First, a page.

Want to write something romantic on that Valentine’s Day card for a change? You can’t go wrong with Shakespeare. The man wrote this stuff four hundred years ago and we’re still repeating it. You’ve probably already forgotten what you wrote on last year’s card.
First let’s have a list of some of his best. We’ll talk in a minute about what to do with them.
To you I give myself, for I am yours.I will swear I love thee infinitely.For where thou art, there is the world itself.I love thee; none but thee; and thou deservest it.O, how I love thee! How I dote on thee!I love you with so much of my heart that none is left to protest.I will live in thy heart, die in thy lap, and be buried in thy eyes.My bounty is as boundless as the sea, my love as deep.
The more I give to thee, the more I have, for both are infinite.I would not wish any companion in the world but you.My heart is ever at your service.Call me but love, and I’ll be new baptized.I do love nothing in the world so well as you. Is not that strange?
See anything you like? Yes, it’s true, centuries ago people said “thee” and “thou” a lot. If that’s not your style, though, you can always improvise it a bit. Shakespeare’s not going to mind. What about “I swear, I love you infinitely,” or “I will live in your heart, die in your lap, and be buried in your eyes.”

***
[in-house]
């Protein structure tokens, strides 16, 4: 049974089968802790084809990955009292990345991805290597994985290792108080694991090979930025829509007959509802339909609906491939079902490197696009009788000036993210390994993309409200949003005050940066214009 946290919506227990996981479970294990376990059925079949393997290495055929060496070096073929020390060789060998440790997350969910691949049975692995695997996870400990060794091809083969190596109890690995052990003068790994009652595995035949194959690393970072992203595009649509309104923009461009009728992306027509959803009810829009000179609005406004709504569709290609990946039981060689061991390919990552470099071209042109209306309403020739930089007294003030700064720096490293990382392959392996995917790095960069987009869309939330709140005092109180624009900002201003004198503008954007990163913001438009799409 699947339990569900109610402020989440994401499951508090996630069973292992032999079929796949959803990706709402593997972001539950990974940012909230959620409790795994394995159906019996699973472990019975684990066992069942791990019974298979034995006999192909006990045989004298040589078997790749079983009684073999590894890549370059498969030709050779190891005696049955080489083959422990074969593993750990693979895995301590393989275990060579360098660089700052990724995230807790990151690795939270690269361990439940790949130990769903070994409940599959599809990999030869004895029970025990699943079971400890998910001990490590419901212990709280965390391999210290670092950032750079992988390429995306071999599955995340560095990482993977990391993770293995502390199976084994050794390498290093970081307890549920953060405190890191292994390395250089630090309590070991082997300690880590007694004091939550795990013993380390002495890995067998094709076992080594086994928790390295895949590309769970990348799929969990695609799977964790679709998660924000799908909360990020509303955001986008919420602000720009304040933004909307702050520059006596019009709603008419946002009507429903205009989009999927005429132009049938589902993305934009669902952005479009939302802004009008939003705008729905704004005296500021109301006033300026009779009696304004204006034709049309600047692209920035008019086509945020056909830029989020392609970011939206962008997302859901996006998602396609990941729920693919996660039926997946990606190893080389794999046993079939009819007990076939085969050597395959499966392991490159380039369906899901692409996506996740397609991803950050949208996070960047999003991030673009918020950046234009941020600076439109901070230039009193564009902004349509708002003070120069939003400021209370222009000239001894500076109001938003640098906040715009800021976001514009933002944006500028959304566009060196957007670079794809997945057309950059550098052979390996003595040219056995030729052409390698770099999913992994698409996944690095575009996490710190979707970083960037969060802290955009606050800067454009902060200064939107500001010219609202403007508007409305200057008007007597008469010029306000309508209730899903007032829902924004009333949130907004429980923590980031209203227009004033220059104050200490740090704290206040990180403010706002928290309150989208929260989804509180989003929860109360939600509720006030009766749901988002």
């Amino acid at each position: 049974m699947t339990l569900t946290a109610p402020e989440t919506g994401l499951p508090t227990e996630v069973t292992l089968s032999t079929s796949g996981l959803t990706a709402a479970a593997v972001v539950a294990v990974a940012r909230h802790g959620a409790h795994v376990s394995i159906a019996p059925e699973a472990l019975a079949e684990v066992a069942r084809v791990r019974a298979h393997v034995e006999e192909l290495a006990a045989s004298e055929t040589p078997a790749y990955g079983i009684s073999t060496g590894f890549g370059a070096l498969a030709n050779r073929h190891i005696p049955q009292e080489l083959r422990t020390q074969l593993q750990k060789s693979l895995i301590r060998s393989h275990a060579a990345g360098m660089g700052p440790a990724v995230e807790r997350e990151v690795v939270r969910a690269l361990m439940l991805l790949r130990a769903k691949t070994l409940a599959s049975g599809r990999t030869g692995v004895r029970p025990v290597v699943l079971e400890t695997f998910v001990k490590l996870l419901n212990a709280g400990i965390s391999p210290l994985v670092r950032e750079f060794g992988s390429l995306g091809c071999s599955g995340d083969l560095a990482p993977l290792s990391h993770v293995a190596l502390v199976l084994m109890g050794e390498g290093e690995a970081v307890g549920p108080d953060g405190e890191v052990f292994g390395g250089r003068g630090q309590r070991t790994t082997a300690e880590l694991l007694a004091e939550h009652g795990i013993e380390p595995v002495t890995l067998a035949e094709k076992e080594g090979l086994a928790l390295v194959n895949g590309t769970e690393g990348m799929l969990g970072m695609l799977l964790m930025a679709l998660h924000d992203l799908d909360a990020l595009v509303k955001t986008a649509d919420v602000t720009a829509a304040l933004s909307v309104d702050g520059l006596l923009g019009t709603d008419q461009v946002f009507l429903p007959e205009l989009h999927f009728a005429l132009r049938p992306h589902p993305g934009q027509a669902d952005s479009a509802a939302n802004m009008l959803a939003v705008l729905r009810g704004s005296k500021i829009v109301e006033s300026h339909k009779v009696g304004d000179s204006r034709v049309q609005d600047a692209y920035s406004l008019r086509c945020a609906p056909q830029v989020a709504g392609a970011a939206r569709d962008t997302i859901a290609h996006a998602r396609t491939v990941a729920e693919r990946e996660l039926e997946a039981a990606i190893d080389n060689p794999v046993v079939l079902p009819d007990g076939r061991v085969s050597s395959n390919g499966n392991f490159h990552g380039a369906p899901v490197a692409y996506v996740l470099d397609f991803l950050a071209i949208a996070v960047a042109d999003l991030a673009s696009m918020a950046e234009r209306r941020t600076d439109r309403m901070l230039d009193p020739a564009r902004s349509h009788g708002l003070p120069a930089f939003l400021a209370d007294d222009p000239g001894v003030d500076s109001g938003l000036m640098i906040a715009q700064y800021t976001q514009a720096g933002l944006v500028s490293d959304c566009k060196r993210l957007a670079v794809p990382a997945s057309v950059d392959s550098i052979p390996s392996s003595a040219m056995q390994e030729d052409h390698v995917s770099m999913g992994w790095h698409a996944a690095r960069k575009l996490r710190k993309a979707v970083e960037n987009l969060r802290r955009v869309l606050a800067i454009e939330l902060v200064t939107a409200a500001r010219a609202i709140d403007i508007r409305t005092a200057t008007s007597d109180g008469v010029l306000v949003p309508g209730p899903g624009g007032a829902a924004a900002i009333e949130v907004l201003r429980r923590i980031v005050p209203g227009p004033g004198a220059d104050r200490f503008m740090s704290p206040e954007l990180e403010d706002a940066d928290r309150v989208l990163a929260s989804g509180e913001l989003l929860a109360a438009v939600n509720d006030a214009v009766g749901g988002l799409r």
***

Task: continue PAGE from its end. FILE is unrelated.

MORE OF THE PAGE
Don’t go crazy, though, or you risk losing the whole spirit. “Wherever you are, that’s my world.” Easier to say, maybe…but poetic? Not so much.
Enjoy. What you write and where you write it are up to you. Have it put on the card that comes with the flowers you had delivered. Write it yourself in the card you hand to her, so you can see her expression. Or, knock it out of the park by looking your romantic partner straight in the eye and reciting it out loud. They always say, Shakespeare was meant to be performed. So take a deep breath, keep a straight face, and go for it.
(The above material condensed from Hear My Soul Speak : Wedding Quotations from Shakespeare , by Duane Morin. Available now in digital download format for Kindle, iPad, Nook and all e-book readers.)
BONUS! Often confused with Shakespeare, the following quote actually comes from Bayard Taylor’s Bedouin Song:
I love thee, I love but thee
With a love that shall not die
Till the sun grows cold
And the stars grow old.
One of my personal favorites. Try dropping that bad boy on your significant other out of the clear blue sky the next time she says “What’s new?”